Book stores and bakeries are highly successful business ventures.
Whether you build it from the ground up, or get left one in a will, you can never go wrong with a good book store or bakery business plan in your back pocket. Never mind that in the real world these businesses almost NEVER survive -- in Hallmarkland everyone wants good hardback book (the older the better!), and a nice fluffy cupcake to go with it. And not some small storefront, no, they want thousands of square footage of floor space to really spread out and enjoy the reading of pages and nibbling of baked goods. This is Econ 101 here people.
You are destined to be with your high school sweetheart.
This one only seems like bad news. In Hallmarkland, most thirty-somethings either remain unmarried or their first spouse tragically (and yet, somewhat insignificantly) passes away during the first decade or so after high school, leaving a large void that can only be filled by their first true love. Again, if you think this isn’t the best possible scenario for your life, you probably didn’t go to high school in Hallmarkland. There, the high school sweetheart is the supreme being--chiseled, gorgeous, smart, sensitive, beautiful inside and out. You only broke up in the first place because of time and circumstance--usually the tragic death of a parent that makes you unable to love at the time, or possibly you fell out of sync during a long-distance relationship while one of you was away at college earning a degree in architecture. Don’t worry--now that over a decade has passed, you finally have the wisdom you need to make it work. And only a small percentage of these folks actually had extremely lovable and well-adjusted kids or got a (gasp) divorce during this time apart, so you are emotionally available to fall in love once more.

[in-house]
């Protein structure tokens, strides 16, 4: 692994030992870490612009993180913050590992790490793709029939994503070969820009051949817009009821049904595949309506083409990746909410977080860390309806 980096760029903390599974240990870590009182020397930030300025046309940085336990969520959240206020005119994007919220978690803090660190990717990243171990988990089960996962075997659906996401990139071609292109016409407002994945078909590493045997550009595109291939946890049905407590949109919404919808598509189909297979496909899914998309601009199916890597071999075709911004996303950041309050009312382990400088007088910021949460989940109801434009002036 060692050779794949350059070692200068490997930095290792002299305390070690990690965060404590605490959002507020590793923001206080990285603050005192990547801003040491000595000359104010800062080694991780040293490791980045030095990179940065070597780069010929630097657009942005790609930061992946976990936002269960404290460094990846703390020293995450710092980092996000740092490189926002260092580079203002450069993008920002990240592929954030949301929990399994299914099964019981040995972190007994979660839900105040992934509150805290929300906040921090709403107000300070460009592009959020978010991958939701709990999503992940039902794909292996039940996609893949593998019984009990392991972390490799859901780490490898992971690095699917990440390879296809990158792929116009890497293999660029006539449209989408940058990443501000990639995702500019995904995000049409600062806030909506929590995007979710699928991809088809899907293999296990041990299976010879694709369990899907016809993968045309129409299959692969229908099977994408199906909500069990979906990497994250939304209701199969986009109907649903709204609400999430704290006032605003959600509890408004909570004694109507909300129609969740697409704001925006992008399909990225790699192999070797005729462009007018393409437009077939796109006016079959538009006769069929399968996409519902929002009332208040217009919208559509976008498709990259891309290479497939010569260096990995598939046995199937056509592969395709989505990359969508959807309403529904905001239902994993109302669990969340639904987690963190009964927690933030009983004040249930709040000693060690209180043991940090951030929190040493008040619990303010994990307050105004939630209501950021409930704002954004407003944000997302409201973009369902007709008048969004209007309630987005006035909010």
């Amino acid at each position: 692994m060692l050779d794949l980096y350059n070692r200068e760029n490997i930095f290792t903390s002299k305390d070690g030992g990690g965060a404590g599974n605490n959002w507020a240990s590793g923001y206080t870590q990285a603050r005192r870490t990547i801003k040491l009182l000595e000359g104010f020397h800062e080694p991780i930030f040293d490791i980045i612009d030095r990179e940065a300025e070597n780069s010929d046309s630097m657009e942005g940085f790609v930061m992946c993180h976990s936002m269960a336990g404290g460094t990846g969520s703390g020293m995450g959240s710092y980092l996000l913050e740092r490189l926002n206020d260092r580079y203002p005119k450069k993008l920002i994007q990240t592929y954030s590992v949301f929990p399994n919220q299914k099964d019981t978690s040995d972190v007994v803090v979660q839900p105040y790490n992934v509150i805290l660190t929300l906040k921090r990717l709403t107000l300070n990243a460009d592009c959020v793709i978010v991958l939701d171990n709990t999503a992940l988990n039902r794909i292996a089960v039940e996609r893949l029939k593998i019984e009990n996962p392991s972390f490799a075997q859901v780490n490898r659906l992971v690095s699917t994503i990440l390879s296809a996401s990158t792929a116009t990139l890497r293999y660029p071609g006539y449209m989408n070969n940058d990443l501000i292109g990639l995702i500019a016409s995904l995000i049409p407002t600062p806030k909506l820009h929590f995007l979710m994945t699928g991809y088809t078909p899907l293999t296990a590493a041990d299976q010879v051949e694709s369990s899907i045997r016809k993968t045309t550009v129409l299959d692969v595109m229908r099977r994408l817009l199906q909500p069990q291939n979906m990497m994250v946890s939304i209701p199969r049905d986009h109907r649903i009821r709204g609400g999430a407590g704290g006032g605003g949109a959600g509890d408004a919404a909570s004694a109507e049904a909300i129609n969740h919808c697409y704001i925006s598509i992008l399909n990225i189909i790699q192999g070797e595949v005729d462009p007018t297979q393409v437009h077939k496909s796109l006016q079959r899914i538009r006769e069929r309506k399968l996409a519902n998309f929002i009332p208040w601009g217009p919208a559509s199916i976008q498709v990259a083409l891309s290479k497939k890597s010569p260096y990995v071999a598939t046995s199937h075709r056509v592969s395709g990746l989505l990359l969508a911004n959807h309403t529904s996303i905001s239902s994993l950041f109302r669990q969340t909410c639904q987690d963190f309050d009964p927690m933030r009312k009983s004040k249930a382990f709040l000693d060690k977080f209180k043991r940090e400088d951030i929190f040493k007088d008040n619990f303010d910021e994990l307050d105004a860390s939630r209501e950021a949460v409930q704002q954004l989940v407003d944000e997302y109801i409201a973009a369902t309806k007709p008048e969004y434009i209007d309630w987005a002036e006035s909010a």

People LOVE nostalgia.
If not proof enough from the high school sweetheart recycling, in Hallmarkland people prefer the past. If you are searching for a solid plan for a business development, or say, a town festival, you can’t go wrong with a nice old plan. People love the olden days, big dresses, fragile artwork, basically anything with dust. I can’t tell you how many promotions, jobs, towns, and relationships are saved with a literal or figurative walk down memory lane. It’s like Make America Great Again, but for the silver screen. You can’t go wrong.